Wednesday 13 June 2012

Film: Snow White & The Huntsman

A young princess is imprisoned as her evil stepmother takes control of the throne that’s rightfully hers.

Charlize Theron’s performance as the wicked Queen dominates this otherwise lacklustre version of the classic fairy tale while man-of-the-moment Chris Hemsworth (quickly becoming typecast) displays little of the charisma shown in Thor as he attempts to protect Snow White.

All the essential elements of the story are here, the poisoned apple, the seven dwarves and the handsome prince all appear in some shape or form but as amusing as it was to see Bob Hoskins and Ray Winstone as dwarfs this packs little emotional punch.

Ric’s Rating: Dodgy.

Friday 8 June 2012

Book: The Killing Floor by Craig Dilouie

The remaining characters from Craig DiLouie’s The Infection (see review elsewhere here) continue their struggle for survival in this zombie monster-mash adventure.

I slowly became re-acquainted with Anne, the tormented leader of the group as well as Todd, a young man who has had to grow up fast. New characters are also introduced and bring their own issues to the story.

This sequel really kicks off when Camp Defiance, the refuge valiantly defended in the previous novel, falls foul of infection. Following this incident Ray (a survivor of infection) soon realises he can communicate with the infected, not only with the humans, but also the hideous creatures born of the virus.

The others decide that Ray either has to be eliminated before he causes any further catastrophe or be captured as he surely holds the key to any potential cure.

Each characters hazardous journey continues separately before we come to the final bloody confrontation where true motives emerge and loyalties are decided.

The Infection was a fantastic zombie novel and while this doesn’t quite reach the same emotional level it’s a more than adequate continuation of a story that doesn’t rely on blood and gore. By concentrating on the inner torment faced by those involved DiLouie has created a series that should appeal beyond the preconceived notions of the genre.

The Killing Floor is available in ebook and trade paperback from Permuted Press.

Ric’s Rating: Highly Recommended.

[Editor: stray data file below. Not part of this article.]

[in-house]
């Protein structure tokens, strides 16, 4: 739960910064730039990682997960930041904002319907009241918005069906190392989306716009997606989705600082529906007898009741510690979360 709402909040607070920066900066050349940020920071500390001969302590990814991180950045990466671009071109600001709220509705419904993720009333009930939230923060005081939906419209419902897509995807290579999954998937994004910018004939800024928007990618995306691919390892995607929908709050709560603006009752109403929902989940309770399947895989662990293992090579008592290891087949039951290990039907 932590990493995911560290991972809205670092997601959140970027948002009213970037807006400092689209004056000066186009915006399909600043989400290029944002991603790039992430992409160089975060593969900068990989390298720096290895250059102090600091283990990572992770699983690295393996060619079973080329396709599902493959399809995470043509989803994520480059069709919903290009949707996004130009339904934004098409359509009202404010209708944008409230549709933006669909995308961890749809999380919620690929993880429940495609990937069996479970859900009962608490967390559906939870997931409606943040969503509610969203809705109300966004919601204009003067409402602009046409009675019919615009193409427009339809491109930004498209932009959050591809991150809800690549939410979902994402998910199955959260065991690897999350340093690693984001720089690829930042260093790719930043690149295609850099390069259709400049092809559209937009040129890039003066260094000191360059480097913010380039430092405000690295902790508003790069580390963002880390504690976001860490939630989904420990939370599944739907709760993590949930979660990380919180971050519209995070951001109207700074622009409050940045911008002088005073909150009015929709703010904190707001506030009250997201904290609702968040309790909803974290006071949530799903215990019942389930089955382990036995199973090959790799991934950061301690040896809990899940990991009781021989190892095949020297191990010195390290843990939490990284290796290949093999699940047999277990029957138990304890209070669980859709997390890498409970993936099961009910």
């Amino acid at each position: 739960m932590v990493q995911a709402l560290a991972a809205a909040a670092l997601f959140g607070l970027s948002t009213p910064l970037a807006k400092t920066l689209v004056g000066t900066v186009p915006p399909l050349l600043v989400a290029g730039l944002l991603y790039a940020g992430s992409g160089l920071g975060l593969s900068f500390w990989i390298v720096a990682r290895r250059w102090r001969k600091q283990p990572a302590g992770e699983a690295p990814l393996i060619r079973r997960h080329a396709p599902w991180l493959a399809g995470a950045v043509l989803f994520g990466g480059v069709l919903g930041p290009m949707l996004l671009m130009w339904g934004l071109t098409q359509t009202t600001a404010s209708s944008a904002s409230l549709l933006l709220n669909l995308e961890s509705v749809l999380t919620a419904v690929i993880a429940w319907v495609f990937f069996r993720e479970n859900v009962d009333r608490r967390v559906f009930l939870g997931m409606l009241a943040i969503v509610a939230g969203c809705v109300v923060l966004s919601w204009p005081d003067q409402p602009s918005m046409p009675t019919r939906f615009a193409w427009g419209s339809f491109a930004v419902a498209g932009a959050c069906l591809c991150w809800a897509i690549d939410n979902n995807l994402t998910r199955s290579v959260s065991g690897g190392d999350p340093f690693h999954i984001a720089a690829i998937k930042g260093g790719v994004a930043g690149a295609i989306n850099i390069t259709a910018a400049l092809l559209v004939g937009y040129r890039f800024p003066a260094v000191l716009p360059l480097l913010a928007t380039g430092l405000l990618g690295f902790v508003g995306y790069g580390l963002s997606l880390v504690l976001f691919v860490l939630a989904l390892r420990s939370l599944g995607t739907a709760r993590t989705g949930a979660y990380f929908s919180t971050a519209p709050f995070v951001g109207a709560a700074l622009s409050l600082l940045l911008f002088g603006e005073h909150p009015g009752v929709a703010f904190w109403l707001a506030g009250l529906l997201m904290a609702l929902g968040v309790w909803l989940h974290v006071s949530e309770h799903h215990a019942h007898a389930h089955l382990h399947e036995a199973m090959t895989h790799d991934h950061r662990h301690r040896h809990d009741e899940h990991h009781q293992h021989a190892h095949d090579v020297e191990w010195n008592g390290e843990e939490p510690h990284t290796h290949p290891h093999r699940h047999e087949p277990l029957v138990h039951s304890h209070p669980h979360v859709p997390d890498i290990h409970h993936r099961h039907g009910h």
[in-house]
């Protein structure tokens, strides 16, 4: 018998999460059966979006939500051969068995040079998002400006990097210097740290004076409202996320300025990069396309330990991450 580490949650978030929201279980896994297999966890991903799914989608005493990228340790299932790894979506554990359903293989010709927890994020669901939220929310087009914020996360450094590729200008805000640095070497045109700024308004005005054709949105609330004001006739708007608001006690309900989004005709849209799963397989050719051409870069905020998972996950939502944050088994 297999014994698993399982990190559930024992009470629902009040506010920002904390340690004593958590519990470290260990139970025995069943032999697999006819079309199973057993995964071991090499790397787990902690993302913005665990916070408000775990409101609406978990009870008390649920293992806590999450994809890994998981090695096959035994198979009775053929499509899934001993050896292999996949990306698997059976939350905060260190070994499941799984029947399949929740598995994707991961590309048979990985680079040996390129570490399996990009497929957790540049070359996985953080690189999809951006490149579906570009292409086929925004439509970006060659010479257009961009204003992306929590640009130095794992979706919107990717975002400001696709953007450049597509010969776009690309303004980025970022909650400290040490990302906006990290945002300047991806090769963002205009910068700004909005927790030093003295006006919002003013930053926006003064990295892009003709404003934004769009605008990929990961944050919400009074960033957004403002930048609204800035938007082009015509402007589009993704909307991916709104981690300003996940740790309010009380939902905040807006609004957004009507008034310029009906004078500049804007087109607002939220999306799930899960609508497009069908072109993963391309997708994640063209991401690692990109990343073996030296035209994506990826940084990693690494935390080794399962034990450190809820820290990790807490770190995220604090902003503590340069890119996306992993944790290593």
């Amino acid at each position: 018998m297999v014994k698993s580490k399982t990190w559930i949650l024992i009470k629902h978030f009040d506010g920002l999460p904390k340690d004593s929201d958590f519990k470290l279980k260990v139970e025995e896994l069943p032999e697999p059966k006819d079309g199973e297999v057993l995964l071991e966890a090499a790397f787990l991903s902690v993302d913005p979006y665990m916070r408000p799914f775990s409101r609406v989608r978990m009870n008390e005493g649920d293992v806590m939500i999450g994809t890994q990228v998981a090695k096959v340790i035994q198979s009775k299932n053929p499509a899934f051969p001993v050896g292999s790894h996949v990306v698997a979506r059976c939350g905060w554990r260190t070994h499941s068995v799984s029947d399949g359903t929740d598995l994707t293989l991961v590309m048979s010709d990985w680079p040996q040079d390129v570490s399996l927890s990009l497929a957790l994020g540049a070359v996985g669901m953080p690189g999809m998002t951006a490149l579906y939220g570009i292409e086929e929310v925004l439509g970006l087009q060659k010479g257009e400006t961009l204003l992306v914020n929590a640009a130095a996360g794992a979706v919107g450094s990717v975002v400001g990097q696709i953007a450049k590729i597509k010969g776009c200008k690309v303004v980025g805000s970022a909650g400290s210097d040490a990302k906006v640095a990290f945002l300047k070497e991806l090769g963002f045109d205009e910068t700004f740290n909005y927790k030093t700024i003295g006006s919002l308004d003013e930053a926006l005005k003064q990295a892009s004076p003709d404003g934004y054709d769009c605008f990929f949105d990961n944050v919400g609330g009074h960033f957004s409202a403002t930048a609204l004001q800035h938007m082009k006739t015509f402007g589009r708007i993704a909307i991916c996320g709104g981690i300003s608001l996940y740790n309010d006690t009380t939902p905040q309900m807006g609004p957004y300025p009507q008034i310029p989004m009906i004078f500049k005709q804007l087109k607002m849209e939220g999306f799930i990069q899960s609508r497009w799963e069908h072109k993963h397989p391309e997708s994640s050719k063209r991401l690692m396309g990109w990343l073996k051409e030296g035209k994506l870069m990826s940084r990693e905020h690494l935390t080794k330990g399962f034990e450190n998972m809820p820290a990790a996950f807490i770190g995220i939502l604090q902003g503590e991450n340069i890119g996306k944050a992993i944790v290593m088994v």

Monday 4 June 2012

Film: The Angels' Share

A group of low level criminals embark on their sentence of “community payback” in this Glasgow comedy from veteran director Ken Loach.

Robbie (Paul Brannigan) is a new Dad and desperate to leave his troubled past behind but circumstances and rivals often drag him back into criminal activity. While carrying out his community payback the group foreman (John Henshaw) introduces Robbie to whisky and he quickly learns of a very valuable cask that’s about to be sold. With the help of his friends he sets out to acquire some of the whisky in an attempt to make some quick money.

The first quarter of the film has the typical depressing feel of many films set in Glasgow but thankfully the tone shifts and we are treated to a hilarious caper comedy. Writer Paul Laverty has perfectly captured the language used by many in the city to hilarious effect but it’s strictly for those not easily offended.

Début actor Paul Brannigan is fantastic in the leading role, he handles the serious side of the character of Robbie perfectly and also excels when the laughs kick in. Excellent support comes from John Henshaw and the rest of the cast are brilliant too.

Sadly the films strength may also be its weakness. It is such a very Scottish tale that it might not travel well. That being said this is undoubtedly the best Scottish comedy since Gregory’s Girl and bears many similarities to that films predecessor, That Sinking Feeling.

The Angel’s Share is in UK cinemas now.

Ric’s Rating: Essential.